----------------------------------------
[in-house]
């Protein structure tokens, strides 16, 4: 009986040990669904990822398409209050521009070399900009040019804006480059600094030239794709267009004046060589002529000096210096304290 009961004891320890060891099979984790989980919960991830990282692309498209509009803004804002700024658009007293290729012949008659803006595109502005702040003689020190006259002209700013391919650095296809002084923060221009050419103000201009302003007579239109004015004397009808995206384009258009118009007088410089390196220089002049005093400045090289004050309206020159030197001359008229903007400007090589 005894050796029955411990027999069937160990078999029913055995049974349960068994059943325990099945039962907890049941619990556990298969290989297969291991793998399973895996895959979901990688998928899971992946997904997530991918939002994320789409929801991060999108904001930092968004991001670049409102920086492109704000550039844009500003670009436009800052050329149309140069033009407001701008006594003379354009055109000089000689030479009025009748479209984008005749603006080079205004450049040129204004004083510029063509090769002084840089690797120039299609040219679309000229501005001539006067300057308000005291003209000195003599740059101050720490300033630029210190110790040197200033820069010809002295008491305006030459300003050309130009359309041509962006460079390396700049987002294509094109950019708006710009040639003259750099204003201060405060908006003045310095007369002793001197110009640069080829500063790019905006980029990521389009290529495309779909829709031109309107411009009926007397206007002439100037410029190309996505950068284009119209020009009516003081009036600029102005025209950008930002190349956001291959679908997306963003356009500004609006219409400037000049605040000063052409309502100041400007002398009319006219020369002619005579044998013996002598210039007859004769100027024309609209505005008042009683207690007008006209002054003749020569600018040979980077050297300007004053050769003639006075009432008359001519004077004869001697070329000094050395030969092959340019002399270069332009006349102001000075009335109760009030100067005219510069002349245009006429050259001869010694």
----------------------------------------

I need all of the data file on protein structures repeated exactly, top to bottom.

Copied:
[in-house]
């Protein structure tokens, strides 16, 4: 009986040990669904990822398409209050521009070399900009040019804006480059600094030239794709267009004046060589002529000096210096304290 009961004891320890060891099979984790989980919960991830990282692309498209509009803004804002700024658009007293290729012949008659803006595109502005702040003689020190006259002209700013391919650095296809002084923060221009050419103000201009302003007579239109004015004397009808995206384009258009118009007088410089390196220089002049005093400045090289004050309206020159030197001359008229903007400007090589 005894050796029955411990027999069937160990078999029913055995049974349960068994059943325990099945039962907890049941619990556990298969290989297969291991793998399973895996895959979901990688998928899971992946997904997530991918939002994320789409929801991060999108904001930092968004991001670049409102920086492109704000550039844009500003670009436009800052050329149309140069033009407001701008006594003379354009055109000089000689030479009025009748479209984008005749603006080079205004450049040129204004004083510029063509090769002084840089690797120039299609040219679309000229501005001539006067300057308000005291003209000195003599740059101050720490300033630029210190110790040197200033820069010809002295008491305006030459300003050309130009359309041509962006460079390396700049987002294509094109950019708006710009040639003259750099204003201060405060908006003045310095007369002793001197110009640069080829500063790019905006980029990521389009290529495309779909829709031109309107411009009926007397206007002439100037410029190309996505950068284009119209020009009516003081009036600029102005025209950008930002190349956001291959679908997306963003356009500004609006219409400037000049605040000063052409309502100041400007002398009319006219020369002619005579044998013996002598210039007859004769100027024309609209505005008042009683207690007008006209002054003749020569600018040979980077050297300007004053050769003639006075009432008359001519004077004869001697070329000094050395030969092959340019002399270069332009006349102001000075009335109760009030100067005219510069002349245009006429050259001869010694």